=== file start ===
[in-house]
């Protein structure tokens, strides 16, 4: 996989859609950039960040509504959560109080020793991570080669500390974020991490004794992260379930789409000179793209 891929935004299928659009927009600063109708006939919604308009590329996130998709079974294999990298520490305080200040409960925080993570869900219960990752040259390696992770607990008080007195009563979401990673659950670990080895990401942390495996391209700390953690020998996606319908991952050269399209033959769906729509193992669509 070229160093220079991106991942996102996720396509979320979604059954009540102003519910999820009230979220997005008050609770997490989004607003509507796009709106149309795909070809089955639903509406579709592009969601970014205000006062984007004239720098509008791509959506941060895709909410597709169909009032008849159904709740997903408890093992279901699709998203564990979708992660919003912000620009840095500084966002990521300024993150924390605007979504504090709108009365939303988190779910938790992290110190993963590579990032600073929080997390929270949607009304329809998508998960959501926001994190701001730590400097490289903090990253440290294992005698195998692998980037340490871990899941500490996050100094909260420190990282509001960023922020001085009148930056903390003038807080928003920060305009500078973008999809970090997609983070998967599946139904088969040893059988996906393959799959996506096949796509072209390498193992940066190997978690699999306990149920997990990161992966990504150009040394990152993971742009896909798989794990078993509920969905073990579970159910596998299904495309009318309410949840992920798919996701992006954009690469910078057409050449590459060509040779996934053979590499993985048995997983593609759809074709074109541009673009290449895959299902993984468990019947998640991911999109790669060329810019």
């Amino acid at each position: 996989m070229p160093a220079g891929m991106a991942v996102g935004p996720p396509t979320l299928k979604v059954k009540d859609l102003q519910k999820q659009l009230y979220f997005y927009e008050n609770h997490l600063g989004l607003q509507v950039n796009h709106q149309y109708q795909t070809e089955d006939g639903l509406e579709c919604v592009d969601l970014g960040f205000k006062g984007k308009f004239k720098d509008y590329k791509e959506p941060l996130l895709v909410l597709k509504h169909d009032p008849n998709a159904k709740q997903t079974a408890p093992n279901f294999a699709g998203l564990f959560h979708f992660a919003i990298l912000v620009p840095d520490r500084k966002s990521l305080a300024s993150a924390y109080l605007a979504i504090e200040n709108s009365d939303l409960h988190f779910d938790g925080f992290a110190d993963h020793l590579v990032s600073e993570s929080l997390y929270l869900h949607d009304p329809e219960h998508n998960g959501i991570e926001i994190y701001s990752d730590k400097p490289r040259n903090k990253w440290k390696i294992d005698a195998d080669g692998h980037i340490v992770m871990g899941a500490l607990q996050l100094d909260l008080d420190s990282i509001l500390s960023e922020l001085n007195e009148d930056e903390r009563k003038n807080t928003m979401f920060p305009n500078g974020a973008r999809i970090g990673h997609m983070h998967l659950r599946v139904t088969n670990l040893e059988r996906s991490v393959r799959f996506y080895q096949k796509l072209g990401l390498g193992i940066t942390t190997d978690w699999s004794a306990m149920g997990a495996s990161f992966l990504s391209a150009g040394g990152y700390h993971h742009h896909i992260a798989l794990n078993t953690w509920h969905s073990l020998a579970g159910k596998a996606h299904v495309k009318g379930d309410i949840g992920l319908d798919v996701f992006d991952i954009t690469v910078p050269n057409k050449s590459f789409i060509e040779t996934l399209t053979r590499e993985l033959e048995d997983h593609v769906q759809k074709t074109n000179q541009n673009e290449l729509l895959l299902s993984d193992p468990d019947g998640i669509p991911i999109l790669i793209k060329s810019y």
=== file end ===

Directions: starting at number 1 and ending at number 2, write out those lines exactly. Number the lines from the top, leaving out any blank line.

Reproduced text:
[in-house]
């Protein structure tokens, strides 16, 4: 996989859609950039960040509504959560109080020793991570080669500390974020991490004794992260379930789409000179793209 891929935004299928659009927009600063109708006939919604308009590329996130998709079974294999990298520490305080200040409960925080993570869900219960990752040259390696992770607990008080007195009563979401990673659950670990080895990401942390495996391209700390953690020998996606319908991952050269399209033959769906729509193992669509 070229160093220079991106991942996102996720396509979320979604059954009540102003519910999820009230979220997005008050609770997490989004607003509507796009709106149309795909070809089955639903509406579709592009969601970014205000006062984007004239720098509008791509959506941060895709909410597709169909009032008849159904709740997903408890093992279901699709998203564990979708992660919003912000620009840095500084966002990521300024993150924390605007979504504090709108009365939303988190779910938790992290110190993963590579990032600073929080997390929270949607009304329809998508998960959501926001994190701001730590400097490289903090990253440290294992005698195998692998980037340490871990899941500490996050100094909260420190990282509001960023922020001085009148930056903390003038807080928003920060305009500078973008999809970090997609983070998967599946139904088969040893059988996906393959799959996506096949796509072209390498193992940066190997978690699999306990149920997990990161992966990504150009040394990152993971742009896909798989794990078993509920969905073990579970159910596998299904495309009318309410949840992920798919996701992006954009690469910078057409050449590459060509040779996934053979590499993985048995997983593609759809074709074109541009673009290449895959299902993984468990019947998640991911999109790669060329810019």